Soaps with Swirls, Twirls and Whirls

Have you seen the beautiful cold processed soaps that soapers are creating?


In various places on the internet, you’ll see beautiful multi-color swirls, swirl designs with their own names, peaked tops, cupcake soaps, and soaps that look like cake–and that’s just the beginning, swirls, twirls and whirls abound.  I am impressed daily by what my fellow soapmakers are capable of, most of them better than what I am able to do.  I feel that I make a good quality soap, but not one as gorgeous and imaginative as what I see from some of my colleagues.  It’s truly enjoyable to gaze in wonder and delight at their creations.


It makes me wonder, however, is a plain jane bar of soap acceptable anymore?  Will a bar of one color, no swirls, no peaks and  no design be received with as much joy as the bar that bowls you over with its intricacy?  Might the soaper who makes that plain bar be seen as a lesser soapmaker than her fancier counterpart?  I wonder if the bar has been raised or is in the process thereof (yes, pun intended) to require a soap not only to be well made, but gorgeous, too.


So far, the soapmakers I’ve seen have been very supportive of each other’s work and it makes me pleased to be in the company of such individuals.  I have seen men and women who cheer each other on and who freely pass along hints and favorite suppliers.  I hope that continues and that it is widespread, not just where I hang out.  I do wonder, however, where soapmaking is taking us as an industry and whether this will separate the novice from the professional and whether the customer will eventually demand artistic soap.


What is your opinion on the matter?  What do you make?


Until next time, may your days be filled with bubbles and wax.


Beth Byrne



7 Responses to “Soaps with Swirls, Twirls and Whirls”
  1. Robbin says:

    I think, as in other arenas, there will be people who demand the fancy and people who prefer the simple. Just as different oils and processes yield soaps with different qualities and properties, colors and scents expand the offerings and may bring more people into the world of “handmade” soaps.

    Although I play with (mostly natural) colors and swirls in my soaps sometimes, my preference (for making and for use) is a hot processed, single color rectangular bar that fits well in my hand. I’ve given people pretty or fancy soaps that I’ve made. When I visit their homes, I’ll see the pretty bar placed as a decorative item, rather than being used for its intended purpose. (or maybe they’re just aging it ;-)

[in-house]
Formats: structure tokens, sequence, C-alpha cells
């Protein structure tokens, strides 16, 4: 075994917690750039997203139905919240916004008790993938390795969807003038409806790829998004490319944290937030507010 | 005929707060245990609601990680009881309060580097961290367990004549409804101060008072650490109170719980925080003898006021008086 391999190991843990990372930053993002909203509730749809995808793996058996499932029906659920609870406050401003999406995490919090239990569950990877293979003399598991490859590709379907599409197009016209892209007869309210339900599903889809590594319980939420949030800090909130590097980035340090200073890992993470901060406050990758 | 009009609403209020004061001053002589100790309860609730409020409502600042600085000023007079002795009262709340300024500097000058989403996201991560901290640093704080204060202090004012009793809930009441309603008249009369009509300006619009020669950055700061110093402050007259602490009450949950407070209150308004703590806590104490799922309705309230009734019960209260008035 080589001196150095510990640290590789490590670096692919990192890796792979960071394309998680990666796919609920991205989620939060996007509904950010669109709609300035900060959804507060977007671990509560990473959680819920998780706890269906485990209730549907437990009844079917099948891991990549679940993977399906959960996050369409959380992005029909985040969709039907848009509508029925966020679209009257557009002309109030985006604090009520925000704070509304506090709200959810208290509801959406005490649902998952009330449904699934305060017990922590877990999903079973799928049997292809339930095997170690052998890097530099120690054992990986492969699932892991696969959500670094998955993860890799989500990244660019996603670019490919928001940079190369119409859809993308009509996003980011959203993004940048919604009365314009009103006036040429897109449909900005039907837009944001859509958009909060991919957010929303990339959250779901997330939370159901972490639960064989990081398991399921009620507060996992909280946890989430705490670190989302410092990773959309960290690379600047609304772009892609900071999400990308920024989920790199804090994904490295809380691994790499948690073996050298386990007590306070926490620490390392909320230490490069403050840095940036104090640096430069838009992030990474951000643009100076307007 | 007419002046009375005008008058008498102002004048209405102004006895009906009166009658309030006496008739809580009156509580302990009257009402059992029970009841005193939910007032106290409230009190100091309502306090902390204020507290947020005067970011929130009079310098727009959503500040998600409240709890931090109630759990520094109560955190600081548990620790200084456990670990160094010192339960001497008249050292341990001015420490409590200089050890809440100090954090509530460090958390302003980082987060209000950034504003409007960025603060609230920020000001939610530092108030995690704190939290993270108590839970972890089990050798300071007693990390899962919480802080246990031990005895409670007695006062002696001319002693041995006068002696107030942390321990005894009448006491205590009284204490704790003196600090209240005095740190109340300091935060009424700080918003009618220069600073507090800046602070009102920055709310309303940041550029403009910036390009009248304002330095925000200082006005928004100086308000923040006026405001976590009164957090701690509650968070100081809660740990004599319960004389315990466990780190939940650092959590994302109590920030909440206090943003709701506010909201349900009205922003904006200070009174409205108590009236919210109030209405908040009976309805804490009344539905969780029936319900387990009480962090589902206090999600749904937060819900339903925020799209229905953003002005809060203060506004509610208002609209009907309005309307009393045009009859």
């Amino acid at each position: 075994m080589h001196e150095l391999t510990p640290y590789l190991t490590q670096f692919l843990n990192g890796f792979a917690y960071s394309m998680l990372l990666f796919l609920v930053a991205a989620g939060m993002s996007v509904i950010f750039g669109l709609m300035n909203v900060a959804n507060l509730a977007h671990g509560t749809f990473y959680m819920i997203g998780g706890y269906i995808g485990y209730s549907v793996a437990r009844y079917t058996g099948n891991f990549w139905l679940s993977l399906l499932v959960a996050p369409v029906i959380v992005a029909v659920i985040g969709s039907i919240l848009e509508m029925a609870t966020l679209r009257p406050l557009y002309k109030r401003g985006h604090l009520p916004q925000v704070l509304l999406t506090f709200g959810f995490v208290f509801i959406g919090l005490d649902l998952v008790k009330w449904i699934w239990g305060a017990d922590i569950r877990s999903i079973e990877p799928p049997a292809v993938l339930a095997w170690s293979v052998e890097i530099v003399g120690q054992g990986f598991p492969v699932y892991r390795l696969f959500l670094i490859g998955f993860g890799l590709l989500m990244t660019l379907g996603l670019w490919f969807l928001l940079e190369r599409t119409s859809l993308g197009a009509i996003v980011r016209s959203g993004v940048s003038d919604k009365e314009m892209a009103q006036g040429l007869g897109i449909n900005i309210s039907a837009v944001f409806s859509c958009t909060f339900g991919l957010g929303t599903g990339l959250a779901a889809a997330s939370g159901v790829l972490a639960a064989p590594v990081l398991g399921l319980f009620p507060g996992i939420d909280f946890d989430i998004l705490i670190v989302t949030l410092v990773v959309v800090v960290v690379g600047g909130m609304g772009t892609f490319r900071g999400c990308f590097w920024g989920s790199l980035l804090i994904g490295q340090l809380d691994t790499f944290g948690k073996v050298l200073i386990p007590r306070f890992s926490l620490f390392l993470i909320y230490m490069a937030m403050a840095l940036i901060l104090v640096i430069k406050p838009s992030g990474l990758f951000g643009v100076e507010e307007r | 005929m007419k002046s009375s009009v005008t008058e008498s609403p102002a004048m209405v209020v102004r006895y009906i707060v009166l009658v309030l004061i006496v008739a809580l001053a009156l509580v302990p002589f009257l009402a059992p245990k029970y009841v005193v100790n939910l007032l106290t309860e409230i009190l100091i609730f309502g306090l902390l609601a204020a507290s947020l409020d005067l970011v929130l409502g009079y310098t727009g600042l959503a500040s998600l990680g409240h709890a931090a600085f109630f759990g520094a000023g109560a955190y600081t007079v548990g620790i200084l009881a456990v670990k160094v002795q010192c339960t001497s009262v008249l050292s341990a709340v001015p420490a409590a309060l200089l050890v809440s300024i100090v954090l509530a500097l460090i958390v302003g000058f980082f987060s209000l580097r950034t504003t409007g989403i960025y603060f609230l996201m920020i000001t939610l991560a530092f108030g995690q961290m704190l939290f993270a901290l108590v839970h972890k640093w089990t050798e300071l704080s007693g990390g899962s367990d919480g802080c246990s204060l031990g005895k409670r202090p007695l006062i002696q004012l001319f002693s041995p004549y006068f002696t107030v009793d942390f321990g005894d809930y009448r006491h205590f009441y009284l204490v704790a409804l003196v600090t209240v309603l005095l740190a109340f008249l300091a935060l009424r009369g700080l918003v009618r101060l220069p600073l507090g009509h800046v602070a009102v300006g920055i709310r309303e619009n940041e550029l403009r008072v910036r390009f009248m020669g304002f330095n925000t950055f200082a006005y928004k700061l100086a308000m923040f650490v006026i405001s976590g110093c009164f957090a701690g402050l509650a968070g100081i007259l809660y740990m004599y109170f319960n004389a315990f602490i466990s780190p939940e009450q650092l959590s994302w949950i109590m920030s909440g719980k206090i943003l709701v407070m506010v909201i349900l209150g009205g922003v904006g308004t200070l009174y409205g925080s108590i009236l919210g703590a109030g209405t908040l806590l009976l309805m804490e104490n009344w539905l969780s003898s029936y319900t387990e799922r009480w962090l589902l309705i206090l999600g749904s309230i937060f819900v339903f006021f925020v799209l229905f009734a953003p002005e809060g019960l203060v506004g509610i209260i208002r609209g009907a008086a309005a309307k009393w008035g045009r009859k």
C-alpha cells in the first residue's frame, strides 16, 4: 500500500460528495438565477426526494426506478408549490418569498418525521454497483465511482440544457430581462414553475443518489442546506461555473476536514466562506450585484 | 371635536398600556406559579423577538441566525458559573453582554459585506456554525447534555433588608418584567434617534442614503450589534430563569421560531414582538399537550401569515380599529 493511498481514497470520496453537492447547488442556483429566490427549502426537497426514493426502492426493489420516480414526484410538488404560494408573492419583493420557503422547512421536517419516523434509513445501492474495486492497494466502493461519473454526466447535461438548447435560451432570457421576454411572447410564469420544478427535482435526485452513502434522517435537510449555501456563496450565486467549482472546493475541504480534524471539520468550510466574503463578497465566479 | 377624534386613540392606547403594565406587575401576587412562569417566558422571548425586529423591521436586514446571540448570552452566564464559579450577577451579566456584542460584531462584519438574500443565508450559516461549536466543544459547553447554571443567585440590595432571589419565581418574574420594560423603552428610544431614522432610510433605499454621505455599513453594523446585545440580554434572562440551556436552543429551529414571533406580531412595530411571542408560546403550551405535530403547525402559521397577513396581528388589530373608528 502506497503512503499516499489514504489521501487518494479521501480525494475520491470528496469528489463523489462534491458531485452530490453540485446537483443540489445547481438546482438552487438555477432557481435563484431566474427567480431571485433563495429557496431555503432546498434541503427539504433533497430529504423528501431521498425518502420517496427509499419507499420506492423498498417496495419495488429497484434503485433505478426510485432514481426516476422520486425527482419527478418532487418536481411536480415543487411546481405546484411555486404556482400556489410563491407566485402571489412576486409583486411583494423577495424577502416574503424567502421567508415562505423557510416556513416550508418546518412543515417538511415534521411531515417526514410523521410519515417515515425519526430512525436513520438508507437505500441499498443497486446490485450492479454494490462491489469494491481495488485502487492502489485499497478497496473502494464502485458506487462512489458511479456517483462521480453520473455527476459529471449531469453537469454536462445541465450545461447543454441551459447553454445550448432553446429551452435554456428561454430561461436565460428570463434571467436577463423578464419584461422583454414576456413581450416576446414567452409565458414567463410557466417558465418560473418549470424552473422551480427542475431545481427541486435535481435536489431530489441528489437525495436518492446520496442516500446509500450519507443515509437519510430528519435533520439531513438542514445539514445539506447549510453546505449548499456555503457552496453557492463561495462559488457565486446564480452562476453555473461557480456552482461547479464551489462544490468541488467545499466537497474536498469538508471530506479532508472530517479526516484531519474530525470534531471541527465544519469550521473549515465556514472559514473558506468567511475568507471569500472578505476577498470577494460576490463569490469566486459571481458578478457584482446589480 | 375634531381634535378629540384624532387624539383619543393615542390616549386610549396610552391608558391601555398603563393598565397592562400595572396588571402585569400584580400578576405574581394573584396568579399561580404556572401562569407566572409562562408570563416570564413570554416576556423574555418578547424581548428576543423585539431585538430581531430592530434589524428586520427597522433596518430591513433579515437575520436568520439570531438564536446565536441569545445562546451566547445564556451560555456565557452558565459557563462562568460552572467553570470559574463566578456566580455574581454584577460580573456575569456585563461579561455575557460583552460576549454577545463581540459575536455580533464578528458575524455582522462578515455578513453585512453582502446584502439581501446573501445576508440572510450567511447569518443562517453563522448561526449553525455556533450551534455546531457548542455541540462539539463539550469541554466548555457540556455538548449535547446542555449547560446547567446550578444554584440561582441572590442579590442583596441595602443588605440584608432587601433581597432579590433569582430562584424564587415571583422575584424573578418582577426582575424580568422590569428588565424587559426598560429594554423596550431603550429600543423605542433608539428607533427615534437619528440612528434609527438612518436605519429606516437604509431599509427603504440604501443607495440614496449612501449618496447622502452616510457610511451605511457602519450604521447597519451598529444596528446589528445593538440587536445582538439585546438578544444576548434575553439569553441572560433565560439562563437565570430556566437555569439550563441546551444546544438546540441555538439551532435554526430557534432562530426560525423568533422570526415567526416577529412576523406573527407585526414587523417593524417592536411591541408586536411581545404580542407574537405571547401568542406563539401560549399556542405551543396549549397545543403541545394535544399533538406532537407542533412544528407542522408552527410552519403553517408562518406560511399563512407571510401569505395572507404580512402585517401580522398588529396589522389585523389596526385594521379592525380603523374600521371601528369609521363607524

2. Dawn Jones says:

    I always put color and fragrance in my soap. Even when I started in the 80’s I still put color and fragrance in my soap, but it was subtle. Now I prefer to swirl my soap color, add soap shreds or some kind of botanical, and put glitter on the top. I don’t think I could ever go back to plain. As far as the people who purchase my soap, I think they purchase it due to the extra designs and glitter. If I make more of a plain soap, I don’t think I would be able to sell any soap.

  3. I love to swirl, I have also added curls when it wasn’t fashionable, add scent to all of my soaps. I do not go overboard, since I want my customers to purchase to use, and not kept as decoration. I want them to love the scent, and eye candy, but mostly I want them to love how it feels in the shower. I think there is room for all soaps, beauty is in the eye of the beholder, and many want plain and rustic, and many want fancy. I have made custom soaps for special occasions such as my tie soap, but they actually used them, it is all good.

  4. Marilyn says:

    I believe the consumer has been so brainwashed into all the commercial products out there, the people need to realize that a handcrafted bar of soap, whether it has swirls or not, is so much better for your skin, and we know you can feel the difference just buy using one.

    I will not mention any names here, I found a box of unopened soap (commercial) in my vanity, and when I opened it up I thought how did I use this detergent soap for as long as I have, not to mention the overpowering aroma it had,

    I have seen other advertisements on you tube making fun of the handcrafted soapers (same company that makes that detergent soap)

    Even just adding some herbs into your soap, gives it such a nice look

  5. Robyn says:

    I am inspired to soap by colour, more than by anything else. Planning the swirls, layers, etc inspires my passion for this craft. Plain, or naked soap bores me. It has nothing to do with what sells, for me, I soap what I want to soap. Interestingly enough, I have only gotten oo’s and aw’s as responses to my soap so I don’t feel like I’m missing anything.

  6. Sue D. says:

    I love making soap and all the creativity that goes into it, whether it is a fancy schmancy batch with lots of swirls or an old time favorite like oatmeal, milk and honey. To me it’s all about creating with your own two hands, watching the process of oils, butters and lye water coming together to make something as useful, blissful and more natural than store bought SOAP! It seems as if I get just as many rave reviews with the fancy soaps as I do the more earthly soaps…it’s all good!!

  7. Trish H says:

    I love handmade soaps. I agree with Sue, as long as its a great bar of soap people love it. I *think* that if a person is buying a bar for someone who has never used handmade soap, they go for the fancy ones, but once someone is hooked they are hooked :)

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